In light of the FDA’s March guidance and explicit recognition of the dire risks, the FDA must lift the REMS restrictions on mifepristone to ensure that pregnant people have access to this safe and effective drug even during this national public health crisis. If everyone who needs a medication abortion can safely access mifepristone through telehealth appointments and have it shipped to them, then that action alone would alleviate strain on the health system while protecting patients.
In the absence of this action, the FDA will force pregnant people to pursue alternatives. Some will turn to overseas pharmacies. While we believe that this can be a safe method for procuring medication abortion, the FDA has argued that doing so “poses an inherent risk to consumers who purchase those products.” Some pregnant people will use alternative, non-medical methods of self-managed abortion — as long practiced by pregnant people — that can be safe and effective. But many others will turn to dangerous or unproven methods. Some people who travel (often over long distances) to pick up mifepristone in a clinic will be exposed to COVID-19. And, of course, many people will be forced to carry an unwanted pregnancy to term during a pandemic, with unknown but likely significant risks. In making a risk-benefit analysis around the REMS for mifepristone, the FDA must weigh all of these real-world considerations.
Given these dangerous risks during these very difficult and uncertain times, the FDA should lift the REMS.
As we (the NWHN) highlighted in our letter to the FDA, signed by over eighty organizations, the FDA is putting the lives of pregnant people at risk. The FDA needs to take steps now to ensure that mifepristone remains a safe and effective form of abortion care during the crisis. States and the federal government must lift the restrictions on medication abortion as COVID-19 spreads across the U.S. The restrictions on medication abortion will not make the procedure safer, and certainly not to make it more effective. Rather, they are an attack on abortion itself and must be lifted during this global pandemic.
Beyond the FDA, State Restrictions Put Patients and Others at Risk for COVID-19 Transmission or Worse
By lifting the REMS on mifepristone, the FDA would immediately enable more than half the country to receive abortion care without ever leaving their homes. But for pregnant people locked in states with restrictive rules for medication abortion, FDA action is only the first step. Those states must take action by putting the health of pregnant people first, deeming abortion procedures as essential, and removing state-based restrictions that require in-person visits.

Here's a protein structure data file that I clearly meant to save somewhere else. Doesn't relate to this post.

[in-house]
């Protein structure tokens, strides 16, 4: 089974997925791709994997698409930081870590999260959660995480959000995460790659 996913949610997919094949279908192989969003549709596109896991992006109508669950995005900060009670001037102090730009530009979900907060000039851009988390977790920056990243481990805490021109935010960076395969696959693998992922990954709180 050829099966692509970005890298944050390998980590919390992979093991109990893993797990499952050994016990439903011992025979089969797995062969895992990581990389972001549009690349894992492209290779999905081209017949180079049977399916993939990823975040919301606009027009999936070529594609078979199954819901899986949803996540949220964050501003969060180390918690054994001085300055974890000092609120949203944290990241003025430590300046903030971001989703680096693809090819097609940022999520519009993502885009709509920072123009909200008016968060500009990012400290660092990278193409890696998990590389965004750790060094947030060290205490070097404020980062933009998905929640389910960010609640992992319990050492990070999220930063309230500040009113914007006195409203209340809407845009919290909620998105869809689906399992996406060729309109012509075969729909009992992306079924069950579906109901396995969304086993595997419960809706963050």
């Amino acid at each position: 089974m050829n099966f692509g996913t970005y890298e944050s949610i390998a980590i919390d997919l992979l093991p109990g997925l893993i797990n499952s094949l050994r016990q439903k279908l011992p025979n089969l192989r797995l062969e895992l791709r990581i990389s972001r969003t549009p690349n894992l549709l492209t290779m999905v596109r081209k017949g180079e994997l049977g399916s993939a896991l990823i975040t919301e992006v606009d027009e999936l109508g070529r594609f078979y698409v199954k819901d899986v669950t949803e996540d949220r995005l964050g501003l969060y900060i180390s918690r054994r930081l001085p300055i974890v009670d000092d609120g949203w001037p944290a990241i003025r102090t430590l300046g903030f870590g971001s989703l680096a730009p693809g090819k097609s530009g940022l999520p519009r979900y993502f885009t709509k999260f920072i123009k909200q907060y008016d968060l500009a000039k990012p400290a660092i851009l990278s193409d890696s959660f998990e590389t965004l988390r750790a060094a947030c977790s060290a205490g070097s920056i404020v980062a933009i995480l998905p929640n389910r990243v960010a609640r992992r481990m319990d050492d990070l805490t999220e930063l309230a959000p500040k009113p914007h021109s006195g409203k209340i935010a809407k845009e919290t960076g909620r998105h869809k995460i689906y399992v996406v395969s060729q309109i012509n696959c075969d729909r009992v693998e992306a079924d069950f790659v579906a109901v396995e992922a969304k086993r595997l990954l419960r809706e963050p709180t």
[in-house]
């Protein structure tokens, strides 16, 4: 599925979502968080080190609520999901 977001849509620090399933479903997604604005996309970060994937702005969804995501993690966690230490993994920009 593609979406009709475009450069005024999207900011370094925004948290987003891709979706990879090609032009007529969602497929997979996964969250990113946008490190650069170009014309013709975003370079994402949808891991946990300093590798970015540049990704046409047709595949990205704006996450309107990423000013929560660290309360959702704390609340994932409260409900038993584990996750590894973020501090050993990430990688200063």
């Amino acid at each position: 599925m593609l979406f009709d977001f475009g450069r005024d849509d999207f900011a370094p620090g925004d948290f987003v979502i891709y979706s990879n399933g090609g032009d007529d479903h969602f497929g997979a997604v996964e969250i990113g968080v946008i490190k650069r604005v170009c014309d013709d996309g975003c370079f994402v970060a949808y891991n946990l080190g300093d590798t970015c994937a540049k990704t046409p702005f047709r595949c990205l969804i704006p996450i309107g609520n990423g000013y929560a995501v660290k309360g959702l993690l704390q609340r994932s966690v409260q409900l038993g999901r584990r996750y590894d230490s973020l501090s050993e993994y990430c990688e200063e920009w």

Attempting to prohibit clinic-based abortion services altogether, some states have falsely declared that abortions are “nonessential” procedures and can be delayed during the outbreak. The constitutionality of these efforts is likely to end up before a U.S. Supreme Court that is deeply hostile to abortion rights, raising serious questions about clinic access in conservative states.
Furthermore, while the FDA permits the use of telehealth appointments for medication abortion and permits patients to take the pills home with them, individual states have imposed their own restrictions. When all of these provisions are enforced by an individual state, pregnant people have to make several trips to a health care provider and are required to initiate every step of the process under the direct supervision of a clinician, rather than in the privacy of their homes. Even in the most restrictive states, the actual medication-induced abortion takes place outside of a clinic over the course of several hours or days. This is unreasonably dangerous for pregnant people in the best of times, and even more so now.
In many states, physicians are the only health professionals permitted to provide medication abortion. In these states, a pregnant person seeking a medication abortion may have to wait a long time for an appointment and travel long distances to visit a clinic attended by a physician. The situation is even more burdensome by the provision that requires that the physician be physically present. Twenty-one states have enacted laws that require the clinician providing a medication abortion to be physically present during consultations and when the patient takes the medication, effectively prohibiting the use of telemedicine to prescribe medication for abortion remotely. In these states, additional changes would be required before abortion pills could be picked up at a pharmacy or sent in the mail, even after the FDA acts.
The NWHN is calling on the FDA to lift politically motivated, medically unnecessary restrictions on the abortion pill right now and let pregnant people receive the abortion pill through the mail so that they can get the pill where they take the pill, at home. You can also join the fight by contacting your state officials and signing our petition to urge the FDA to lift unnecessary restrictions on medication abortion.